Description of the road built on the former Wivenhoe House Estate
Queens Road is in the lower part of Wivenhoe and branches to the east from the High Street opposite King George V Playing Field. It comprises mainly red brick, slate-roofed two-storey terraced cottages lining an extremely steep and narrow v-shaped hill running east-west with good vistas in both directions. Many of the houses were built in groups of two, three or five with a wide variety of period features such as sash windows and door-cases. Most still have their chimneys. Some have passage-ways with rights of access to the rear. There are some newer built houses towards the dip in the road where the Brook runs under a small bridge and alongside Paget Road. Most of the houses are in the Wivenhoe Conservation area and those which are not were recommended to be included in the Wivenhoe Conservation Area Appraisal carried out in 2007. The road was added as a vista to the Wivenhoe Local List in March 2007. The Brook and the Pump House were also included as heritage assets.
One building is on the National Heritage Register. This is listed building no LB421654 comprising No. 2 Queens Road and No. 64 High Street which were once a single building; originally an C18 and earlier house, but this was extended and subdivided in the C19 and C20. It comprised two units by 1874 and there have been a number of alterations and extensions.
The road was laid out largely on the site of the former Wivenhoe House Estate from the early 1860s onwards, following the demise of the owner, William Brummell (the brother of Beau Brummell) and his wife Anne. Thomas Harvey, a local ship-builder purchased the house; dismantled the contents piece by piece to be sold at auction; and the estate was divided into 84 plots. The first houses on the road were built circa 1864. They were mainly occupied by mariners in the nineteenth century when the fishing and ship-building industries were extremely active. There was a post office (on the north-west corner of Queens Road and the High Street and for many years an ironmongers shop on the south-west corner. There was a pub at No 9 called the Old Shipwrights (later Anglesea Arms) and a village shop at No 17. Francis Bacon, the acclaimed artist, had a studio at No 68 Queens Road for many years.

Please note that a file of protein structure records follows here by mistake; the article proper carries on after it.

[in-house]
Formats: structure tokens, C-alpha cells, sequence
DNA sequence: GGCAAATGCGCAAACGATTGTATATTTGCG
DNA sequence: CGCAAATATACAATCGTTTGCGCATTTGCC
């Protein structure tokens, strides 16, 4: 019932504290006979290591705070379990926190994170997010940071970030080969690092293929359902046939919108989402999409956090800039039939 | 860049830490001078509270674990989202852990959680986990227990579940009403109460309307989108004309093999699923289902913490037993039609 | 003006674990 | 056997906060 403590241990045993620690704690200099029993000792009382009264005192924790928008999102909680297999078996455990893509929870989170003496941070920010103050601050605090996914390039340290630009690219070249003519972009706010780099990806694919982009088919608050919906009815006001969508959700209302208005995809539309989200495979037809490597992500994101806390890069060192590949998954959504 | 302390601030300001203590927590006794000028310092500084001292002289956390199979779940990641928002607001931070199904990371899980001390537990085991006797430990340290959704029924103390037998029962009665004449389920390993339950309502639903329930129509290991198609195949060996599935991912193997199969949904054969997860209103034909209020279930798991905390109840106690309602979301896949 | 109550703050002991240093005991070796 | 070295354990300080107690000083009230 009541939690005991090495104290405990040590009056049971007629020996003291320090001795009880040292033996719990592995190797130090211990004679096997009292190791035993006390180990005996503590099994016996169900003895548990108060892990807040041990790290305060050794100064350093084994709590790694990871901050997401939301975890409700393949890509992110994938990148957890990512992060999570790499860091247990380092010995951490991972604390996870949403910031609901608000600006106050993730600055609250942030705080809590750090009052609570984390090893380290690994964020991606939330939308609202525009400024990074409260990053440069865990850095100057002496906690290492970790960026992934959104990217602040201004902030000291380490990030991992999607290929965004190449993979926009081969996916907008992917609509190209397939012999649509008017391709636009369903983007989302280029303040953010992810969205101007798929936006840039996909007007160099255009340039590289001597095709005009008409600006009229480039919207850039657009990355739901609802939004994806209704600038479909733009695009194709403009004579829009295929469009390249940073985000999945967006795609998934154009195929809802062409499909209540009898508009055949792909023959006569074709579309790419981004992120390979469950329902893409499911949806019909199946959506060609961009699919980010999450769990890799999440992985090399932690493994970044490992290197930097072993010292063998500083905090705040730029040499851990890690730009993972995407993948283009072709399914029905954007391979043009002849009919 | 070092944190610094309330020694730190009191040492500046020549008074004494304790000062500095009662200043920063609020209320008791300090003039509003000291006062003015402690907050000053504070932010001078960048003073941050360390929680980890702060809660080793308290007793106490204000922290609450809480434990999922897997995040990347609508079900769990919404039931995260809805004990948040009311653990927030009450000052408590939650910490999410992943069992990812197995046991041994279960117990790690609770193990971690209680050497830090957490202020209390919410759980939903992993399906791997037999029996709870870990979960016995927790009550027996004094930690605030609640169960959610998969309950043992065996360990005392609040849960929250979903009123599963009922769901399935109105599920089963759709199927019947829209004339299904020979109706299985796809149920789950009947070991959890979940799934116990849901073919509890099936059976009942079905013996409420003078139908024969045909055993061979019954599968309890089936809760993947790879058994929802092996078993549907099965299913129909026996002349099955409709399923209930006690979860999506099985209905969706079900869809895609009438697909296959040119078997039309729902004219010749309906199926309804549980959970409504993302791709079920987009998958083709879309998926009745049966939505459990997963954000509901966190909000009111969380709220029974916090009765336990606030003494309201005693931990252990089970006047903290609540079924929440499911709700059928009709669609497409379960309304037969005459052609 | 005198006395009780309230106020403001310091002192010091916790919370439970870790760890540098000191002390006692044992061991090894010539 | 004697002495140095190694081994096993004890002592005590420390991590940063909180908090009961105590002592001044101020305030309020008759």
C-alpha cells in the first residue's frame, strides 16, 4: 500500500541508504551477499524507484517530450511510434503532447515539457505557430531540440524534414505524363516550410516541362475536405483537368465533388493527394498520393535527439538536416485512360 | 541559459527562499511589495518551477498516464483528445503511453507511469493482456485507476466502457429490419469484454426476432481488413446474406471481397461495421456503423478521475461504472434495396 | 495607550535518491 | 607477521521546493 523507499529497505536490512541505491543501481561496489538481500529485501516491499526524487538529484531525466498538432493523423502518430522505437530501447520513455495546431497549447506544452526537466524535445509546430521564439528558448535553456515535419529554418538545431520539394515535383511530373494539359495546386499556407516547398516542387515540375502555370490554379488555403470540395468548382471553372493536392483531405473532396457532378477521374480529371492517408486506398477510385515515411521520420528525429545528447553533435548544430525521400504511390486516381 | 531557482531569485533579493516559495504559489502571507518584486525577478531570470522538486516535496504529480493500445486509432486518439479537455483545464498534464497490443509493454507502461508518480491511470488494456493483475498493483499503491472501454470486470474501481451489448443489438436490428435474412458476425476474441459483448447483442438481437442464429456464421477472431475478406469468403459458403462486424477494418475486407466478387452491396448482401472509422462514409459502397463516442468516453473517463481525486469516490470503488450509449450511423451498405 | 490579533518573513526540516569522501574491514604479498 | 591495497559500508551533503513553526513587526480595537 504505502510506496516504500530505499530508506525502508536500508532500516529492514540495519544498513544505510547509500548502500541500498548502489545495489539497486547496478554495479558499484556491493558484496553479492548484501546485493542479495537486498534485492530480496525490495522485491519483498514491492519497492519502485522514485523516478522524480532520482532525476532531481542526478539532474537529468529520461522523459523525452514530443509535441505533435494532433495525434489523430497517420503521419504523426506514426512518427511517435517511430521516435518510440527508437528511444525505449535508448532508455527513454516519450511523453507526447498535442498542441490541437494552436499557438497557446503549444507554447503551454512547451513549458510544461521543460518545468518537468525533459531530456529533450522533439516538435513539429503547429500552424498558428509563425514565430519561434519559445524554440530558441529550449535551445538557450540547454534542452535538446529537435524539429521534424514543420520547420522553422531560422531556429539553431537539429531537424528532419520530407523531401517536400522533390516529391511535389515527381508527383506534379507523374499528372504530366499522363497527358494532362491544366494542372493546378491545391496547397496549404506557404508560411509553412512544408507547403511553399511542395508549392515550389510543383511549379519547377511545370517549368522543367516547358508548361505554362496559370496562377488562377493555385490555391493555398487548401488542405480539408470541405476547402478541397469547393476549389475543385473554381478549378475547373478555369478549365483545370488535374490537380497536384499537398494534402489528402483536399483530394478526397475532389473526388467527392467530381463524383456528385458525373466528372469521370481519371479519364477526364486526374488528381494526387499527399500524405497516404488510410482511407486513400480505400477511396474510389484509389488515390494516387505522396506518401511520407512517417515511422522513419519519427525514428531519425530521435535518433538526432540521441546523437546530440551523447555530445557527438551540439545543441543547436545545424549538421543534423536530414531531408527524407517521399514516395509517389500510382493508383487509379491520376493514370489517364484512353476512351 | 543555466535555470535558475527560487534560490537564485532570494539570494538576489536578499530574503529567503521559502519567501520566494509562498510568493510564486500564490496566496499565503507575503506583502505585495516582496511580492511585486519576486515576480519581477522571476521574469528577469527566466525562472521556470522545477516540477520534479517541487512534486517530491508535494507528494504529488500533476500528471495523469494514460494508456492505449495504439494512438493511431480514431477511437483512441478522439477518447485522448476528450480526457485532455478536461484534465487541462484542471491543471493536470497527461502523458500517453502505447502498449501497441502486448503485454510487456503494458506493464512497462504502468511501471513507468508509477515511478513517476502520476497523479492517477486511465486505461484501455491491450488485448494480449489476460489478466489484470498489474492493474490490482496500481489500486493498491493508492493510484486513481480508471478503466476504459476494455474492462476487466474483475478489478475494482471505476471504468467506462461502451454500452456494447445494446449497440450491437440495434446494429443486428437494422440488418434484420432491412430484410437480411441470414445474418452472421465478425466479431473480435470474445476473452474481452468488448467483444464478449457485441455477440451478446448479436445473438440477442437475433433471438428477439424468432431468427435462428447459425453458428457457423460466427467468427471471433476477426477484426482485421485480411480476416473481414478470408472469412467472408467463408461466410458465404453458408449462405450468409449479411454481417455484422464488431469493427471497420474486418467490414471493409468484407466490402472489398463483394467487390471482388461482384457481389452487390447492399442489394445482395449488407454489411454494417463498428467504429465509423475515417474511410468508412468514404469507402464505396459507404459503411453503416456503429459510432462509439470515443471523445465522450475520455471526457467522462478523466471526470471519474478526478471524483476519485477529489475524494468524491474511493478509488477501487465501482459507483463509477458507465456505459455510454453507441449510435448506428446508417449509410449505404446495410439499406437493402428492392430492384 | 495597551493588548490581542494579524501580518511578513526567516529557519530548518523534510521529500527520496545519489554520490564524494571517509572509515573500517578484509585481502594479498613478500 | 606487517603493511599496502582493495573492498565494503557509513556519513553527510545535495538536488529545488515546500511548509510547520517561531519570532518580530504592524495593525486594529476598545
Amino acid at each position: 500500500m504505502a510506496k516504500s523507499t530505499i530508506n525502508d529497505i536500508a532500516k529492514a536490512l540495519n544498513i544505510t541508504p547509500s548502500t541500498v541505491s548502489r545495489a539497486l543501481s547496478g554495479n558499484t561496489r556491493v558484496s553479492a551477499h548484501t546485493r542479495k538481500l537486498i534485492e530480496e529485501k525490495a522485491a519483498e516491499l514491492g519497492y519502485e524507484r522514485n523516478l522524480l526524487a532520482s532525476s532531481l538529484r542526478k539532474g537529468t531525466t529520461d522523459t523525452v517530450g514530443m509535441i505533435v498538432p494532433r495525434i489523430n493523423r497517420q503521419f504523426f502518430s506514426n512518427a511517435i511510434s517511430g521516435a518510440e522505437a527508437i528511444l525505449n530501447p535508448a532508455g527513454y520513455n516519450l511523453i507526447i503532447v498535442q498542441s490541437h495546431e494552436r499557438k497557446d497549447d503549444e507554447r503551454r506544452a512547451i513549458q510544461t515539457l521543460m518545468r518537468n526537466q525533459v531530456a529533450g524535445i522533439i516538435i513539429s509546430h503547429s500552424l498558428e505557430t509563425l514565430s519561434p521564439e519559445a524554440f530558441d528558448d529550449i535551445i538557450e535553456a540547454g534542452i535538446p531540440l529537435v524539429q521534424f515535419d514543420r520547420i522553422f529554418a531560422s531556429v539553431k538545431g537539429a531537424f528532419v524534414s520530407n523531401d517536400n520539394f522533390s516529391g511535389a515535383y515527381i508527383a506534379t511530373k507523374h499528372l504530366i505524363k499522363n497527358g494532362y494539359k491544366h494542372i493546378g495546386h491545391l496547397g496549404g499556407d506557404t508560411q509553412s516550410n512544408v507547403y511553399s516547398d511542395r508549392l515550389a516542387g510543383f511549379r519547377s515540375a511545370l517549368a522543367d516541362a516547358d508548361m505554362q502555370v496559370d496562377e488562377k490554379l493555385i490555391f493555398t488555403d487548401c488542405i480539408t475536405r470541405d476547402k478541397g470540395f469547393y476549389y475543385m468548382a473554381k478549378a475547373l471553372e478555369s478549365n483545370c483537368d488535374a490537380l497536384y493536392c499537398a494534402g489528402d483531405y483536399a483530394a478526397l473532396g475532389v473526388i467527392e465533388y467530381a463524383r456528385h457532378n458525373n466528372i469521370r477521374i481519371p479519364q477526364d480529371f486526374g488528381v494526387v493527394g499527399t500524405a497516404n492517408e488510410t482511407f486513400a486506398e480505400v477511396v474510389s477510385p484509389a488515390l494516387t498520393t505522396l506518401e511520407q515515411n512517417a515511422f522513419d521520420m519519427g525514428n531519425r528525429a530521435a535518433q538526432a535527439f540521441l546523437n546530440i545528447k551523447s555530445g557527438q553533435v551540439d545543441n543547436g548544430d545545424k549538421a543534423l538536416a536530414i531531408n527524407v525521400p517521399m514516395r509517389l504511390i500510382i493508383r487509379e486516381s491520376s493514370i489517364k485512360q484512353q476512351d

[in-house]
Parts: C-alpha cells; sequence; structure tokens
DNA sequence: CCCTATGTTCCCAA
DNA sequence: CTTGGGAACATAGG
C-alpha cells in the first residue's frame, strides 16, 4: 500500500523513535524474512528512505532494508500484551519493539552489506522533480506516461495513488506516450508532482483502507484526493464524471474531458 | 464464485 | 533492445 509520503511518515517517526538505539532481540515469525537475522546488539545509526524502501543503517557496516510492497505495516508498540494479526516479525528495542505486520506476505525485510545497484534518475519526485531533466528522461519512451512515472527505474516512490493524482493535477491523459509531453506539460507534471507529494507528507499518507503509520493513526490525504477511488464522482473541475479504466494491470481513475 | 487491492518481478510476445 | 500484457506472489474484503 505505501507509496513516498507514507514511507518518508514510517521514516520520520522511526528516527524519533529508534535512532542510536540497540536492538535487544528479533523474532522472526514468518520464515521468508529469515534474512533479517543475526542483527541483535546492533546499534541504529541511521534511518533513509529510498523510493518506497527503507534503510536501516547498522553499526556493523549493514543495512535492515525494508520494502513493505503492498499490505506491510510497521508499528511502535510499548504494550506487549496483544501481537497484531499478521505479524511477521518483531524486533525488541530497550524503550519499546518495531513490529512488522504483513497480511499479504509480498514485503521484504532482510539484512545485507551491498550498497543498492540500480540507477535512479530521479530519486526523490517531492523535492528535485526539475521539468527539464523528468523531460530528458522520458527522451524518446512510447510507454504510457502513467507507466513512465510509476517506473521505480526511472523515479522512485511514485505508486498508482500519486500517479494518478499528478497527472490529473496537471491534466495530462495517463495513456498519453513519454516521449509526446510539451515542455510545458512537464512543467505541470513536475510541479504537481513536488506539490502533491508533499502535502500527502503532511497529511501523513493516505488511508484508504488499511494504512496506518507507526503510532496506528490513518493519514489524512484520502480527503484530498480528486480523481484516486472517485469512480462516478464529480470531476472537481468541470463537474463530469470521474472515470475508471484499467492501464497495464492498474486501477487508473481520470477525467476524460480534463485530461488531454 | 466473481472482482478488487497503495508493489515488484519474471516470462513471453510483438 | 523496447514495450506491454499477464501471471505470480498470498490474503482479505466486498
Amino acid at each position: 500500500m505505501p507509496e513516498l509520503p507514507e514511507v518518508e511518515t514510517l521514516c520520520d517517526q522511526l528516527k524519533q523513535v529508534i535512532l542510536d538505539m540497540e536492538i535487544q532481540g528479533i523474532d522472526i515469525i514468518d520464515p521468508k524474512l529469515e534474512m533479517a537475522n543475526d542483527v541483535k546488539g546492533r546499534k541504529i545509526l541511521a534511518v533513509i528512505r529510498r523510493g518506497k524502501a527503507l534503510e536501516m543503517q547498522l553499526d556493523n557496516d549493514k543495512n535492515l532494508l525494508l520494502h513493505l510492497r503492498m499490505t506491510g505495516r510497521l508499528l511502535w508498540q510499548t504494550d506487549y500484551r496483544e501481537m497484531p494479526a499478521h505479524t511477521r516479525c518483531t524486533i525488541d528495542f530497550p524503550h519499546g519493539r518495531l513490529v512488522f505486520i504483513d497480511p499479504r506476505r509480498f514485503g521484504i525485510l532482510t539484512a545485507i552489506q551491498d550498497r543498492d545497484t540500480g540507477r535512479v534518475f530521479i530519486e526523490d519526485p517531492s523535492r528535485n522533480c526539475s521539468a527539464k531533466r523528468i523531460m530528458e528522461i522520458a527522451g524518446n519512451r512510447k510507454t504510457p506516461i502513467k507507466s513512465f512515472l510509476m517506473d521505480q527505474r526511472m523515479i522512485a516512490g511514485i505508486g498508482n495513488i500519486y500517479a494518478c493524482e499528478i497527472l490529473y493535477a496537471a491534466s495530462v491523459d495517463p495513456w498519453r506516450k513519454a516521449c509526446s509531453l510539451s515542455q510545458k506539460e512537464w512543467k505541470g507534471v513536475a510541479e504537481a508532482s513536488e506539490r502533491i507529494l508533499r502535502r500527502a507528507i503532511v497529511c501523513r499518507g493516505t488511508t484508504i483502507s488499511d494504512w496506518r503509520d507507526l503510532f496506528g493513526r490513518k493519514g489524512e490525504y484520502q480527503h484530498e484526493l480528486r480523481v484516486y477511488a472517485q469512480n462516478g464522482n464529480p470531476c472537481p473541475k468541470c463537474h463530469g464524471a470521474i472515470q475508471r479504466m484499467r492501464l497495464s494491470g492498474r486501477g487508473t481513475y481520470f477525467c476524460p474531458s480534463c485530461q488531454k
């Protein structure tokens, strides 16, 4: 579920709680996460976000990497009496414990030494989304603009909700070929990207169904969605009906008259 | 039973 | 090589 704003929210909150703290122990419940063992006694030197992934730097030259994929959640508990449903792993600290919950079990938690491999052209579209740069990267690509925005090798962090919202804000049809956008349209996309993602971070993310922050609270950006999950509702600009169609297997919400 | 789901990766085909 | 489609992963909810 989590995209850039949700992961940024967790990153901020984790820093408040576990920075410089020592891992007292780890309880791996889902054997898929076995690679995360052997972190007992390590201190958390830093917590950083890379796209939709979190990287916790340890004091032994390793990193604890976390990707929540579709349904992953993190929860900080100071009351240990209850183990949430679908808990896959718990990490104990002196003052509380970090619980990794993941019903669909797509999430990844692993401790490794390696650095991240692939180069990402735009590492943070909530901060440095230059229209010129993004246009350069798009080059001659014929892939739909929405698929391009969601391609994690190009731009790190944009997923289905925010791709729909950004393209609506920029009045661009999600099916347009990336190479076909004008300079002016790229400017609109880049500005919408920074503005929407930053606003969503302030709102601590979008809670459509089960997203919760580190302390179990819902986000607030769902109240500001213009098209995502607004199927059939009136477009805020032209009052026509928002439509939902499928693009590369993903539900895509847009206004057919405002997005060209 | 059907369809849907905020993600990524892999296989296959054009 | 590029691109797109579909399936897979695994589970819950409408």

The Pump House was an important building for Wivenhoe situated in the dip in the road next to the Brook. It has recently been extensively renovated and has a verdant setting nestled between two hedge lines. There are Tree Preservation Orders (TPO) on two ash trees. In 1901, while boring for water in the dip of Queens Road, Wivenhoe Urban District Council (WUDC) found water at a depth of about 150 feet estimated to produce 6,000 gallons per hour. The quality was deemed satisfactory and in 1902 the WUDC opened a waterworks at Queens Road to pump water from the borehole to a water tower (LB461947) in Tower Road, west of Wivenhoe Cross.
The Auction Documents and Plan for the disposal of the Wivenhoe House Estate are held at Essex Record Office, 1861, D/DU 225/14.
A lively residents association known as the Queens Road Residents Association (QRRA) was established in 2006. For further information and to view historic photos of the road and other information visit: